The qualification for the 2016 Rio Olympic Games slowly approaching half-time whilst our athletes are training hard on the daily basis to achieve their biggest and yet wildest dream. It was only few weeks ago when WRL 5, Bernadette Graf overcome two world medallists to take the victory at the European Open in Oberwart where she had the opportunity to show her dedication front of the home supporters. Graf is certainly alongside those players who set herself a precious dream… The Olympic Dream.
When and where did it all begin…?
Bernadette started Judo at the age of six at her local club in a small village, called Ampass in Austria. However, Judo wasn’t the only sport for her at the time. „For a short time, my parents wanted me to try ballet and gymnastics but after a few lessons they gave up… I would always come home crying because I hated it. Then I started judo and got stuck in.”
A year passed by when Bernadette first experienced what it’s like to be in a judo tournament and she returned home with a silver medal from the Christmas Cup which was held around the area. Yet, her debut in judo happened a few years later: „At the age of 14, I won my first bigger tournament. It was a test tournament for the national team in Leibnitz. That tournament was the ticket to my judo career. “Young athletes don’t just wake up one day and decide to aim for an Olympic medal…the majority of the time there is something more behind it… or someone who lifts up the level of motivation. „I always have been taking a leaf out of my team mate Sabrina Filzmoser. She is an absolutely fascinating person and a great judoka. “– explained the winner of the 2014 Astana GP
What else can be more satisfying in a life of an elite athlete than accomplishing their dream? What would it mean to Bernadette to represent her country at the 2016 OG? „The Olympic Games is a very special event that only takes place every four years. I am sure that getting to the games is every judoka’s dream but only the best can achieve it. It is my dream that my long lasting hard work and practice will be honored with an Olympic medal. “ …
… „If I will take part at the 2016 Olympics, winning a medal will clearly be my main goal. I have been preparing for this event for a long time. I practice for one special moment and I want to stand on the podium at the end.“ – she added
We often hear people say ‘Judo is more than a sport’. Does she agree? BG: “It is a great statement and it is totally true. You don’t only need power and endurance but also speed, concentration, self-confidence, courage and discipline. All these things are also needed in everyday life. You don’t do judo: YOU LIVE IT!”Bernadette began the New Year’s preparation on home soil with the Olympic Training Camp (OTC) in Mittersill whilst keeping in mind few of her key targets she set herself for this year. One of those goals is to repeat her result of the Europeans from last year or do even better; whilst she is also aiming for a spot on the podium at the World Championships.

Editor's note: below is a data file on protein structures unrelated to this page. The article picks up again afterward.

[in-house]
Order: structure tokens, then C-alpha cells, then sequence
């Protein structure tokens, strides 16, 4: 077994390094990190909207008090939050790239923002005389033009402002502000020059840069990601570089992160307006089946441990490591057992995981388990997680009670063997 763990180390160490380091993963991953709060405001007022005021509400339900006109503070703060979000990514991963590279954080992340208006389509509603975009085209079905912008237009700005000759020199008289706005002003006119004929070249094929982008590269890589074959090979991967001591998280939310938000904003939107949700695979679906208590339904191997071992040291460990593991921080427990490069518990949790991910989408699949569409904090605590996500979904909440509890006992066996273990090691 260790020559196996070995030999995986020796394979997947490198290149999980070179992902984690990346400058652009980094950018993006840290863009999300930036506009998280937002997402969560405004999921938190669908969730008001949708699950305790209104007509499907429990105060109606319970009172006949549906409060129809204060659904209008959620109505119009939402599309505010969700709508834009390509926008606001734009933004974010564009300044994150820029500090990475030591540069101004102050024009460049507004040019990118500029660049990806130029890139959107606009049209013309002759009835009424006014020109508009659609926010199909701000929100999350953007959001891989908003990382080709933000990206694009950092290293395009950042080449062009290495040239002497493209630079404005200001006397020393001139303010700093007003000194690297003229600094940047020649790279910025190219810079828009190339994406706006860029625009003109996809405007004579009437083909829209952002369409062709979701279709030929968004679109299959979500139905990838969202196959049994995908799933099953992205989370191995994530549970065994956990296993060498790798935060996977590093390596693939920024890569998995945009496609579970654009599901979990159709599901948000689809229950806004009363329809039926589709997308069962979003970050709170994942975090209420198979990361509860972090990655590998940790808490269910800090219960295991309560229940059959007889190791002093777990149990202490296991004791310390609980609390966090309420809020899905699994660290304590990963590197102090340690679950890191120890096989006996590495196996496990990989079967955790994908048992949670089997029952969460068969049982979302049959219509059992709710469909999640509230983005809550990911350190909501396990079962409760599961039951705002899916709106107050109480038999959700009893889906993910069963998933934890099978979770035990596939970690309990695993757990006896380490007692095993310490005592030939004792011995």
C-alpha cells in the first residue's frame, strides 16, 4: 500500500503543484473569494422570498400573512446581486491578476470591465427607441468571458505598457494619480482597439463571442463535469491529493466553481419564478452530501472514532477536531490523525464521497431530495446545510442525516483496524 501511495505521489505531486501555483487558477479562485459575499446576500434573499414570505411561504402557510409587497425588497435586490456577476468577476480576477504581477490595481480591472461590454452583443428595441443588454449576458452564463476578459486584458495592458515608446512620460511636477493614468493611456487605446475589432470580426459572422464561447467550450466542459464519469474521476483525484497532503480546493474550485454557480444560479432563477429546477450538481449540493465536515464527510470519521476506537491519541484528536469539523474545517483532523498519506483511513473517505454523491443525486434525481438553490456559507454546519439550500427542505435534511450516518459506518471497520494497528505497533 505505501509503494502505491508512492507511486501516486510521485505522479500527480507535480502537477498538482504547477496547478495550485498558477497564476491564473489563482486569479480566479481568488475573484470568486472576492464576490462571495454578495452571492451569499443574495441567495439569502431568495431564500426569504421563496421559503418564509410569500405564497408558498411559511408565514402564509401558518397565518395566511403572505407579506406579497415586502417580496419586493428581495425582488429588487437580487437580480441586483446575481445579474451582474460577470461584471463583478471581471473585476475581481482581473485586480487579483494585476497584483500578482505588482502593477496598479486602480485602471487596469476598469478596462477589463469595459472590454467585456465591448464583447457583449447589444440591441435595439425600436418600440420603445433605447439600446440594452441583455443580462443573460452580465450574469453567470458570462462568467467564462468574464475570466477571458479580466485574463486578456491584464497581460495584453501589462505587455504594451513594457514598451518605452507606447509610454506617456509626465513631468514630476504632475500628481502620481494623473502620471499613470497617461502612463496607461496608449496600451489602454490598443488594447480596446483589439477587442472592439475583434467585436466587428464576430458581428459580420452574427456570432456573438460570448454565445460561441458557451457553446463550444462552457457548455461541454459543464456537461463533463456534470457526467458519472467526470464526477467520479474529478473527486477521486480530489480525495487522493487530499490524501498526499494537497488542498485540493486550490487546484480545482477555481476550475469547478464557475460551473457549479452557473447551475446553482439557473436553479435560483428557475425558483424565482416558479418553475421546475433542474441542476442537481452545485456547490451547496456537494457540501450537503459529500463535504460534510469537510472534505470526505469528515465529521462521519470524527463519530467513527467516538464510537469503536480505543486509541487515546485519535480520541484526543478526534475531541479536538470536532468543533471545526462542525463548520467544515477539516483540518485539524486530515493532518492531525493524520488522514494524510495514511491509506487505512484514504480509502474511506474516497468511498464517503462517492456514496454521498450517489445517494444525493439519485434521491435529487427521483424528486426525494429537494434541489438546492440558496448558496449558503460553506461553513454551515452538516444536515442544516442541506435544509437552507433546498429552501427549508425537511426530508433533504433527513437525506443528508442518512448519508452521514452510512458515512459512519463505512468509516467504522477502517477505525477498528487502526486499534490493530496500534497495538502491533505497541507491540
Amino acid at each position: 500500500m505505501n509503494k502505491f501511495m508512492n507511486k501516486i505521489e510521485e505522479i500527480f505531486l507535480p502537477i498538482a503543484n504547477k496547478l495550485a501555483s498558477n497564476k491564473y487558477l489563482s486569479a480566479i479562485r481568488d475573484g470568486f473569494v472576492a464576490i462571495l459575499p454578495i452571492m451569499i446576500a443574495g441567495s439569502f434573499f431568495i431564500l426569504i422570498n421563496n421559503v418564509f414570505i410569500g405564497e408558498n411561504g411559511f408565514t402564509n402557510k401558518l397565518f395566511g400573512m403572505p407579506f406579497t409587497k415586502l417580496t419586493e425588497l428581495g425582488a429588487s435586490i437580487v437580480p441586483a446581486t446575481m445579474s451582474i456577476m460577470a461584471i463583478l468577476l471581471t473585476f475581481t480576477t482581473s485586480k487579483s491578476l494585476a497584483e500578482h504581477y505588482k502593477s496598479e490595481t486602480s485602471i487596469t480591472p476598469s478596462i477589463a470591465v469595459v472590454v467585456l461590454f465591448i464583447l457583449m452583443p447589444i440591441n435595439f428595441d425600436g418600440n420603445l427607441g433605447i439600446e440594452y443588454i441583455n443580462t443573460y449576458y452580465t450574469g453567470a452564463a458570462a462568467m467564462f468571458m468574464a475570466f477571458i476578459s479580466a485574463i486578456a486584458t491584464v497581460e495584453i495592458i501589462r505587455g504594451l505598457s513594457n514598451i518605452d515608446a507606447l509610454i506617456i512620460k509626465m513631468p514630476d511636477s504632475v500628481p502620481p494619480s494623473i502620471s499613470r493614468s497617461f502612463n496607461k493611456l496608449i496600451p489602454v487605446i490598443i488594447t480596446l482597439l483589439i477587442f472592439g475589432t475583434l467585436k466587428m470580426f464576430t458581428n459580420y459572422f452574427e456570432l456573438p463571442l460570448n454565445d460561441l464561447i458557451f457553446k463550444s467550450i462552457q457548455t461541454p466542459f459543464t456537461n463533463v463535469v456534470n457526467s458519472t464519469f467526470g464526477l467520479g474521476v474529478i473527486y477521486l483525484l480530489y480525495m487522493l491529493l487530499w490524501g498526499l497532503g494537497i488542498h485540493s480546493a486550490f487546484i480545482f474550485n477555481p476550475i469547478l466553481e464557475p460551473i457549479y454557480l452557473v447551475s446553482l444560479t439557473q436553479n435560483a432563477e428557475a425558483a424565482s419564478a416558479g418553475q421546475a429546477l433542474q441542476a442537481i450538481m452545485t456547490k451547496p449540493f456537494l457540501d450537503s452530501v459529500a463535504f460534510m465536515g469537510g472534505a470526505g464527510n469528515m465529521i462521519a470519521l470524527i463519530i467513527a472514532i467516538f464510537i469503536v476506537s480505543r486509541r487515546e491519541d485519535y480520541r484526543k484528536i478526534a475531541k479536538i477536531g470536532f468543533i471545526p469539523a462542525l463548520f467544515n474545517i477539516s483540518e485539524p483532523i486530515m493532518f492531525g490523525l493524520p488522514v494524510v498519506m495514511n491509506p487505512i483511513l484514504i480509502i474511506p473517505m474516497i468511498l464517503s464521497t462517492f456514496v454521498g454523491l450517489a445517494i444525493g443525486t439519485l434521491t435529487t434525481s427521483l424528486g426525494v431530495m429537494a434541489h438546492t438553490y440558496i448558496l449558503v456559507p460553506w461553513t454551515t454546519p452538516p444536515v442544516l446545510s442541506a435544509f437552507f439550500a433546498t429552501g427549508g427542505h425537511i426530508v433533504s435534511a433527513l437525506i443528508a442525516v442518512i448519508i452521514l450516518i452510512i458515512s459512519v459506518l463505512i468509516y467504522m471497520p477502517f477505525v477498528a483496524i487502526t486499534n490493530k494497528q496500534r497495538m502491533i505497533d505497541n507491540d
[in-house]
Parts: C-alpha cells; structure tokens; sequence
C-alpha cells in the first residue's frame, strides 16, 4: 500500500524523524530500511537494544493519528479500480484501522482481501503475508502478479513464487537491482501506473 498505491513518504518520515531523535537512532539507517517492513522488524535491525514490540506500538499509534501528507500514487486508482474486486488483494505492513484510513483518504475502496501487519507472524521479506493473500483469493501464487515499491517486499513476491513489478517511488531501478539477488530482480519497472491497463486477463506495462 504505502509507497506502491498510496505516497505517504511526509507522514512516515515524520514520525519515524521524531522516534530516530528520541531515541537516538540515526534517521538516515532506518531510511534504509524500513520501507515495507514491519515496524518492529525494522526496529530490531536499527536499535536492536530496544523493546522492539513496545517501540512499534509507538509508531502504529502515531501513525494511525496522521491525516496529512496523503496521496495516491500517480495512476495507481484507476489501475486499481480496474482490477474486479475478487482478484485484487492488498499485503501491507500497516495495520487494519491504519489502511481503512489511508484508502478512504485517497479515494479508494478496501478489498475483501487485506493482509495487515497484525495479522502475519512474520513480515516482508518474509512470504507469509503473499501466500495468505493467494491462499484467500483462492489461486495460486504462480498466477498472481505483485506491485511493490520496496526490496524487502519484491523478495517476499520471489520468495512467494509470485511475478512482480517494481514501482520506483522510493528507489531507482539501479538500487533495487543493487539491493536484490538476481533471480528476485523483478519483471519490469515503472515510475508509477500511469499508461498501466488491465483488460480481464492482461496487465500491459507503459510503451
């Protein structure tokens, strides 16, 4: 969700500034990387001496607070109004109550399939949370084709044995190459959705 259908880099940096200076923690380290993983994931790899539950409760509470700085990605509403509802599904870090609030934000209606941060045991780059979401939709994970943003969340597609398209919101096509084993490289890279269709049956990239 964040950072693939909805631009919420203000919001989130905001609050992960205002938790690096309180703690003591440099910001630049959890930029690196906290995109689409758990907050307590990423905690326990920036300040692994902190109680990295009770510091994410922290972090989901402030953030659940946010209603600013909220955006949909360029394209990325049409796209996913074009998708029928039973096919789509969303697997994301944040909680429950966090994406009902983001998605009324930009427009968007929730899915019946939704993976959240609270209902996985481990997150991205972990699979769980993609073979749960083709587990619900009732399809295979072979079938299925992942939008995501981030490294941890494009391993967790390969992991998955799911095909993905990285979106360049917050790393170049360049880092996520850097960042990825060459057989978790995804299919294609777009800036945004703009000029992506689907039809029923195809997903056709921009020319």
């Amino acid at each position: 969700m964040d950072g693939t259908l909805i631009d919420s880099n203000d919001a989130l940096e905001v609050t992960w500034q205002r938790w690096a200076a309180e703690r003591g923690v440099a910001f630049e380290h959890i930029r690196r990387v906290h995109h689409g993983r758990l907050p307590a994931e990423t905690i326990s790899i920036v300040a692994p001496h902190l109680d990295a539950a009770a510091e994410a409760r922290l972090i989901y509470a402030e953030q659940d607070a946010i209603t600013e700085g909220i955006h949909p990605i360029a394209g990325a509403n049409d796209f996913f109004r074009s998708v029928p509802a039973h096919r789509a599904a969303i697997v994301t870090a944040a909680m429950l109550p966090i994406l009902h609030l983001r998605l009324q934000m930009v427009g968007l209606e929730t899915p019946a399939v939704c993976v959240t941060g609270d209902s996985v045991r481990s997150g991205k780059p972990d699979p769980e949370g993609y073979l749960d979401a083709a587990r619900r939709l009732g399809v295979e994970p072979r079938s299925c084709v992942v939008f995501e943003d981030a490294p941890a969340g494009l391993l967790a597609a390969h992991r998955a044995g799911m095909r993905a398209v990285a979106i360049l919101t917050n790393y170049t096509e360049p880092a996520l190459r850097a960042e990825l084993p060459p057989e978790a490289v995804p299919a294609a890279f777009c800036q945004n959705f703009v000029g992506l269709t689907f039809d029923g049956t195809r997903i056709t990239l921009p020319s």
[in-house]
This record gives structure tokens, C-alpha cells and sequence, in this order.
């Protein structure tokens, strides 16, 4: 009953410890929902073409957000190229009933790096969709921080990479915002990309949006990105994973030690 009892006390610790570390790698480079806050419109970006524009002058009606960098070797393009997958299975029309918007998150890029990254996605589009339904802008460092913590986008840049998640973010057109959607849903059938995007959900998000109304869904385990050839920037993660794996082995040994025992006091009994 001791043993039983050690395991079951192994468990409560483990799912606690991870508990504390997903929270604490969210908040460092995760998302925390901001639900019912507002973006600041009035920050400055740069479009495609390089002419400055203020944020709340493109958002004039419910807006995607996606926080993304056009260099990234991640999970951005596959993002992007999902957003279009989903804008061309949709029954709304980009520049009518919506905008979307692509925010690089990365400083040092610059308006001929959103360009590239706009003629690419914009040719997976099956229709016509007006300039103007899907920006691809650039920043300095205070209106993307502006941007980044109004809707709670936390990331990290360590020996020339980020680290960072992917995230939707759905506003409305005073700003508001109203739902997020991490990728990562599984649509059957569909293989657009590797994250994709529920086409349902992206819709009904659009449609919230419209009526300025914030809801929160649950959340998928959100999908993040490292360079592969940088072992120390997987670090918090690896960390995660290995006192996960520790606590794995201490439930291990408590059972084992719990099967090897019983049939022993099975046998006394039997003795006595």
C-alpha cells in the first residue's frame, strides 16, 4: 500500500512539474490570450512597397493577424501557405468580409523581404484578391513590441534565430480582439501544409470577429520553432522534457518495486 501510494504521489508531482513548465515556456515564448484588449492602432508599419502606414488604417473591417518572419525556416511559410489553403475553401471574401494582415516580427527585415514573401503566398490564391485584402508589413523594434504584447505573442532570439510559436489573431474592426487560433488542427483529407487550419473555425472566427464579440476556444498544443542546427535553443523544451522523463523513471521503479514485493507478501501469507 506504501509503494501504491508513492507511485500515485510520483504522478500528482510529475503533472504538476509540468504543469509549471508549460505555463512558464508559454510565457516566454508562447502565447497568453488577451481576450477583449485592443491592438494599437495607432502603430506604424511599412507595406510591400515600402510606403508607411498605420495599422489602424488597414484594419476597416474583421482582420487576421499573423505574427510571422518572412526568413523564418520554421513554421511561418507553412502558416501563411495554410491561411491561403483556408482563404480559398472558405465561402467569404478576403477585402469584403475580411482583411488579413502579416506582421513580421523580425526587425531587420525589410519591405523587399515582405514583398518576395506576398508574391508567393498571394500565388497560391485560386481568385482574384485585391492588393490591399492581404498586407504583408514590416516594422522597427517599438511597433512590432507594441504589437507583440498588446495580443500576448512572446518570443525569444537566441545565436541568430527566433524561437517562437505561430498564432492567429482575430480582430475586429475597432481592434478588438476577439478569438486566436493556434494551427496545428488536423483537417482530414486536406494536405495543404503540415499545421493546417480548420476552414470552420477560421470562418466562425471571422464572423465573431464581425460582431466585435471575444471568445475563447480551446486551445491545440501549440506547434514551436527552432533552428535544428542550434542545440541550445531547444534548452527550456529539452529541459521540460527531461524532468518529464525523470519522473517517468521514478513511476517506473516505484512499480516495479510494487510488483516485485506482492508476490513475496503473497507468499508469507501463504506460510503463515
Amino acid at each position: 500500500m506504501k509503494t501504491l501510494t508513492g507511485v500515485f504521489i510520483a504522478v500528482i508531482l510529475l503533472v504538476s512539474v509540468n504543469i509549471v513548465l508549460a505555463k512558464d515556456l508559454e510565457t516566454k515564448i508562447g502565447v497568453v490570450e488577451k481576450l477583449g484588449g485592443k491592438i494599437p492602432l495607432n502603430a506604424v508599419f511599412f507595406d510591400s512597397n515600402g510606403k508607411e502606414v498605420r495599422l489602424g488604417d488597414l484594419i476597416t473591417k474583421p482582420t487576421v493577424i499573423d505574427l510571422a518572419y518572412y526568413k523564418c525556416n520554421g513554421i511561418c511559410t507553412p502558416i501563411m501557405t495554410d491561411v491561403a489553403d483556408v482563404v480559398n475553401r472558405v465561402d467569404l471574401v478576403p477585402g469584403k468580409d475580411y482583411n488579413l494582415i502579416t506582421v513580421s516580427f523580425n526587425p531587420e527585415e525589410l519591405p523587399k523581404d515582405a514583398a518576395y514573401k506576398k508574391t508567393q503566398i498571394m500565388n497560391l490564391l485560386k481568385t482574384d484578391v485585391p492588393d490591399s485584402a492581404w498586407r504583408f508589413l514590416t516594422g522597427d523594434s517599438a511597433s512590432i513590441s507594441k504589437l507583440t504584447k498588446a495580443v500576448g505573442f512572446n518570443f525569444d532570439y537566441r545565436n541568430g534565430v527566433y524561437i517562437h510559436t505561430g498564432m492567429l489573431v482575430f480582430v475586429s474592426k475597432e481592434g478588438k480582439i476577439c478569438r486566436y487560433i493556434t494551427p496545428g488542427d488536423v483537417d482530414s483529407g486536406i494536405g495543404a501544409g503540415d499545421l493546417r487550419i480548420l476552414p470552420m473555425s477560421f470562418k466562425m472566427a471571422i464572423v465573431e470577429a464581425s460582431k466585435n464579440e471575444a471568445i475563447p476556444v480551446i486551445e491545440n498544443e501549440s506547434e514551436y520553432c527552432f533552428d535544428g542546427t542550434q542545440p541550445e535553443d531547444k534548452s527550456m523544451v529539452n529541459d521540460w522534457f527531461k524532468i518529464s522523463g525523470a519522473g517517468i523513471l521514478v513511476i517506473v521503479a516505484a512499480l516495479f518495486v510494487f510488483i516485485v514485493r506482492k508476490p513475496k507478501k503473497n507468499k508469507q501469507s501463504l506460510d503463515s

Young athletes’ early success often gets carried away and some occasions it can result an early exit in their career. The Austrian judoka is one of those very few athletes who shined at the very young age and drawn her name into the history book after winning both, junior European and World titles. Junior and Senior levels are both very competitive; however a fairly big gap can still be seen. Double Senior European Bronze medalist also believes the difference is big between the two ages band: “In my opinion there is a big difference between Junior and Senior level. The biggest disparity is the power and the experience of the fighters. The Seniors can ‚read’ the fight easier and make less mistake. A younger fighter has to learn this step by step. “
To grow in from Junior to Senior takes sometimes…well, normally. However, Bernadette adapted to these changes within a short period of time. What is her secret? BG: „I don’t think that I have a real secret. I am lucky to have the best national coach and the best team mates by my side. My coach has always known the things I could do better to tie up to the elite.”
Grand Prix medals lining up next to each other on her shelf, however the most memorable moment of her career (so far) still remains from the days of being a junior fighter: “For me, the most memorable medal is the gold medal at the junior European Cup in Paks (Hungary) in 2009. It was my first great win at a big international tournament and at the same time I could beat my two greatest opponents at that tournament. On this day I realized that I have what it takes to achieve something huge. “Each athlete has something what drives them to strive for success and wanting them to be the best in the World. What is the driving tool for Graf? „I want to be the best in my sport because I work very hard for it. In addition, it is the best feeling to get rewarded with a gold medal for all the sweat and effort I have put in.”
Recovery is also an important factor of becoming the best in your chosen sport. Some likes to just simple rest off the weekly hard work whilst others chosen to do different activities to take their mind off judo. BG: “I love to do other sports like skiing, hiking, swimming, playing basketball etc. Every now and then it is the best just to lie on the couch. I love going to the cinema, meeting my friends or just look after my sister’s dogs. “– recapped the 2014 Abu-Dhabi GS silver medalist
Holiday is not a regular word in a vocabulary of an elite judo player and due to the high demand of travels which the qualification schedule requires; Graf prefers to spend her free time and holidays at home with her family, friends, or just enjoying the beautiful view of the mountains from her apartment.
As always, we asked three wishes of our Olympic hopeful… Graf: “Olympic medal; to be as tied up with my family forever as I am now; having a holiday house at the beach.“